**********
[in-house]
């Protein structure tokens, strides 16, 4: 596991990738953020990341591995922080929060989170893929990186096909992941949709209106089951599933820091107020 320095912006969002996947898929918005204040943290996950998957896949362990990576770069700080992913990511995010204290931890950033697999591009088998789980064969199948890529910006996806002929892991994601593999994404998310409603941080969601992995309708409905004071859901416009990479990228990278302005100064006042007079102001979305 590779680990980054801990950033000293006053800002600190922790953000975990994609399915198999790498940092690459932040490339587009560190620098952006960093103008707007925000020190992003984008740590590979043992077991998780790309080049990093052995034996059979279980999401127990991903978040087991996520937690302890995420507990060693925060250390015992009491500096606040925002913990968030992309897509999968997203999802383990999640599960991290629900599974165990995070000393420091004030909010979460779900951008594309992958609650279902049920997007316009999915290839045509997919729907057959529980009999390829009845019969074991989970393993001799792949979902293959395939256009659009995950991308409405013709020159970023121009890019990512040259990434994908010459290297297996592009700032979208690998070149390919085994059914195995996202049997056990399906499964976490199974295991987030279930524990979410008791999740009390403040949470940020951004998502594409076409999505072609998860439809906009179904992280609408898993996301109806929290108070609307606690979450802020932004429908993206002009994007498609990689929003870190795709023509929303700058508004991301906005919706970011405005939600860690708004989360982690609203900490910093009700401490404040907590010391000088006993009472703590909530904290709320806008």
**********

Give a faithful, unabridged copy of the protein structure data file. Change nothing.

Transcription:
[in-house]
């Protein structure tokens, strides 16, 4: 596991990738953020990341591995922080929060989170893929990186096909992941949709209106089951599933820091107020 320095912006969002996947898929918005204040943290996950998957896949362990990576770069700080992913990511995010204290931890950033697999591009088998789980064969199948890529910006996806002929892991994601593999994404998310409603941080969601992995309708409905004071859901416009990479990228990278302005100064006042007079102001979305 590779680990980054801990950033000293006053800002600190922790953000975990994609399915198999790498940092690459932040490339587009560190620098952006960093103008707007925000020190992003984008740590590979043992077991998780790309080049990093052995034996059979279980999401127990991903978040087991996520937690302890995420507990060693925060250390015992009491500096606040925002913990968030992309897509999968997203999802383990999640599960991290629900599974165990995070000393420091004030909010979460779900951008594309992958609650279902049920997007316009999915290839045509997919729907057959529980009999390829009845019969074991989970393993001799792949979902293959395939256009659009995950991308409405013709020159970023121009890019990512040259990434994908010459290297297996592009700032979208690998070149390919085994059914195995996202049997056990399906499964976490199974295991987030279930524990979410008791999740009390403040949470940020951004998502594409076409999505072609998860439809906009179904992280609408898993996301109806929290108070609307606690979450802020932004429908993206002009994007498609990689929003870190795709023509929303700058508004991301906005919706970011405005939600860690708004989360982690609203900490910093009700401490404040907590010391000088006993009472703590909530904290709320806008």